Film: Waiting for Superman
Cast includes: Geoffrey Canada, Michelle Rhee, Bill Strickland, Randi Weingarten
Director/Writer: Davis Guggenheim (An Inconvenient Truth)
Genre: Documentary (2010)
In brief:“The saddest day of my life was when my mother told me that superman didn’t exist,” says Geoffrey Canada, CEO of the Harlem Children’s Zone. “That’s when I knew that no one was coming with enough power to save us.” In 1999, filmmaker Davis Guggenheim made a documentary about teachers. Ten years later, when it came time to make some choices on schools for his own children, he realized that the believing in the public school system was a leap of faith he wasn’t prepared to take.
Over the course of the film, we meet a handful of students in different parts of the country whose schools are failing them for various reasons. We look at the “failure factories” they’ll have to attend unless they’re lucky enough to win a lottery for a charter school. One adorable young girl, who wants to become a veterinarian, will have to attend a high school where only 3% of the students will graduate with the qualifications to attend a 4-year college.
The film takes us back to the 1970s and examines some of the reasons schools are failing and the reasons we should care. Every president since that time has vowed to fix our failing schools. But all that’s been accomplished is to add more barriers to giving children a good education. There is no easy answer. Over the course of the movie we get statistics that examine the problem from many different perspectives. And the numbers are jaw dropping… not just in schools serving poorer communities. Ultimately the whole system has evolved to serve the adults in the system, rather than the children.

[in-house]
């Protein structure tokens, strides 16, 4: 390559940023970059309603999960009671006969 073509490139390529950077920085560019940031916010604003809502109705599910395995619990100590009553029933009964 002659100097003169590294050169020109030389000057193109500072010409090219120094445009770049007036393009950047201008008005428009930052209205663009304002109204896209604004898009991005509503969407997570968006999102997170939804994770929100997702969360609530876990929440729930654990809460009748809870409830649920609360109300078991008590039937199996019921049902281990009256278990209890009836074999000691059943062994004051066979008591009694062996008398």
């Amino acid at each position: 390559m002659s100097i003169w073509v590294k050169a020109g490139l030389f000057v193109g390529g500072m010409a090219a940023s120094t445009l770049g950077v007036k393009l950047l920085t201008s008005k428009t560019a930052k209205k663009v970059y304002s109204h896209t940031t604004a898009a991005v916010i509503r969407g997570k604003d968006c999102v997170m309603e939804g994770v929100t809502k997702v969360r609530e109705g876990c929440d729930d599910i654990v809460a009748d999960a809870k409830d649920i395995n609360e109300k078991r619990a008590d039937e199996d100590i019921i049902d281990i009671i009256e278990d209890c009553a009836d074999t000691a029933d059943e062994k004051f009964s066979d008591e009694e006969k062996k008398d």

There are bright spots, however. Some (not all) charter schools have had amazing success over the last decade. The good ones have been able to graduate college-ready students in record numbers. But charter schools aren’t the total answer. There are way more applicants than available placements, so they’ve been forced to go to a lottery system. They do, however, provide proof that it’s possible to improve education if we change the system. As President Bush famously said, “Childrens do learn.”
It’s hard to say enough good things about this movie. While it’s very informative, it’s also very compelling and engaging. The narrative is well developed. The families and kids we meet will tug at your heartstrings. And while the film gives us a lot of statistics, they are presented in very interesting and compelling ways. This is a topic everyone should care about and a film everyone should see.
4 popped kernels
A well-told story about an American tragedy… and the few glimmers of hope on the horizon
Primary Audience: Grown-ups
Gender Appeal: Any audience
Distribution: Mainstream wide release
Tempo: Zips right along
Visual Style: Unvarnished realism
Character Development: Not that kind of film
Language: True to life
Social Significance: Informative & thought provoking